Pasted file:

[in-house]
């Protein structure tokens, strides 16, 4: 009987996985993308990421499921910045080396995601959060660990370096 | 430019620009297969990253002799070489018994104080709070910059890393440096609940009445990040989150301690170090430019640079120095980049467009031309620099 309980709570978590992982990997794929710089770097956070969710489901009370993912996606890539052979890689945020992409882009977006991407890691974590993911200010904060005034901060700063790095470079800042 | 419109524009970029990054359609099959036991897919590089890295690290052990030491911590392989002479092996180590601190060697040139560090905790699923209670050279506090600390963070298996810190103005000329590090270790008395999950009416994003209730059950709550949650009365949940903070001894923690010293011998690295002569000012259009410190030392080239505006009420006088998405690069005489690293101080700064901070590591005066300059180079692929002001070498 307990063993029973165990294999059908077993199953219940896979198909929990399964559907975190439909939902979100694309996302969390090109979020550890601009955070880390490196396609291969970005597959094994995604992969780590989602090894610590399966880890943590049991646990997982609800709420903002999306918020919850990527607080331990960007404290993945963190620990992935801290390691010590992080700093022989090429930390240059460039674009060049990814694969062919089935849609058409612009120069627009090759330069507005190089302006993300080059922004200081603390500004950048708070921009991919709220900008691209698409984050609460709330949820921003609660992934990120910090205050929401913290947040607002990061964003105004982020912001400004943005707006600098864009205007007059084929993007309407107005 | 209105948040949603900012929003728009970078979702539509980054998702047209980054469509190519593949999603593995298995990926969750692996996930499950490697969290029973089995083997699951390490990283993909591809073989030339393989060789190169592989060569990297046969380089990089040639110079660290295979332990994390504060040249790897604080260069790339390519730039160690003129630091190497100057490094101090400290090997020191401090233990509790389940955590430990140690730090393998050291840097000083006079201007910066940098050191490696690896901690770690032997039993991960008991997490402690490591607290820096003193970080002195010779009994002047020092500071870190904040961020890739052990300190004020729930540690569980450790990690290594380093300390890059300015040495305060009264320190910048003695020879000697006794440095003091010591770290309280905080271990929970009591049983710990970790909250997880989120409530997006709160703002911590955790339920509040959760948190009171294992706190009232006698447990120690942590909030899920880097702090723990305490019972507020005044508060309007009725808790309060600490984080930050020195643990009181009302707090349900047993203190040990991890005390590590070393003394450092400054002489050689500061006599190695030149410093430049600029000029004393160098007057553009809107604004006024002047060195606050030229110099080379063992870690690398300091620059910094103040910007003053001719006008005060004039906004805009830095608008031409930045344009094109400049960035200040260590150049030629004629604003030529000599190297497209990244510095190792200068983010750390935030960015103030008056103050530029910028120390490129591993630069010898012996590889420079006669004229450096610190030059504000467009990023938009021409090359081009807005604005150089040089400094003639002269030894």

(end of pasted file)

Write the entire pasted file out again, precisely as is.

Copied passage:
[in-house]
């Protein structure tokens, strides 16, 4: 009987996985993308990421499921910045080396995601959060660990370096 | 430019620009297969990253002799070489018994104080709070910059890393440096609940009445990040989150301690170090430019640079120095980049467009031309620099 309980709570978590992982990997794929710089770097956070969710489901009370993912996606890539052979890689945020992409882009977006991407890691974590993911200010904060005034901060700063790095470079800042 | 419109524009970029990054359609099959036991897919590089890295690290052990030491911590392989002479092996180590601190060697040139560090905790699923209670050279506090600390963070298996810190103005000329590090270790008395999950009416994003209730059950709550949650009365949940903070001894923690010293011998690295002569000012259009410190030392080239505006009420006088998405690069005489690293101080700064901070590591005066300059180079692929002001070498 307990063993029973165990294999059908077993199953219940896979198909929990399964559907975190439909939902979100694309996302969390090109979020550890601009955070880390490196396609291969970005597959094994995604992969780590989602090894610590399966880890943590049991646990997982609800709420903002999306918020919850990527607080331990960007404290993945963190620990992935801290390691010590992080700093022989090429930390240059460039674009060049990814694969062919089935849609058409612009120069627009090759330069507005190089302006993300080059922004200081603390500004950048708070921009991919709220900008691209698409984050609460709330949820921003609660992934990120910090205050929401913290947040607002990061964003105004982020912001400004943005707006600098864009205007007059084929993007309407107005 | 209105948040949603900012929003728009970078979702539509980054998702047209980054469509190519593949999603593995298995990926969750692996996930499950490697969290029973089995083997699951390490990283993909591809073989030339393989060789190169592989060569990297046969380089990089040639110079660290295979332990994390504060040249790897604080260069790339390519730039160690003129630091190497100057490094101090400290090997020191401090233990509790389940955590430990140690730090393998050291840097000083006079201007910066940098050191490696690896901690770690032997039993991960008991997490402690490591607290820096003193970080002195010779009994002047020092500071870190904040961020890739052990300190004020729930540690569980450790990690290594380093300390890059300015040495305060009264320190910048003695020879000697006794440095003091010591770290309280905080271990929970009591049983710990970790909250997880989120409530997006709160703002911590955790339920509040959760948190009171294992706190009232006698447990120690942590909030899920880097702090723990305490019972507020005044508060309007009725808790309060600490984080930050020195643990009181009302707090349900047993203190040990991890005390590590070393003394450092400054002489050689500061006599190695030149410093430049600029000029004393160098007057553009809107604004006024002047060195606050030229110099080379063992870690690398300091620059910094103040910007003053001719006008005060004039906004805009830095608008031409930045344009094109400049960035200040260590150049030629004629604003030529000599190297497209990244510095190792200068983010750390935030960015103030008056103050530029910028120390490129591993630069010898012996590889420079006669004229450096610190030059504000467009990023938009021409090359081009807005604005150089040089400094003639002269030894």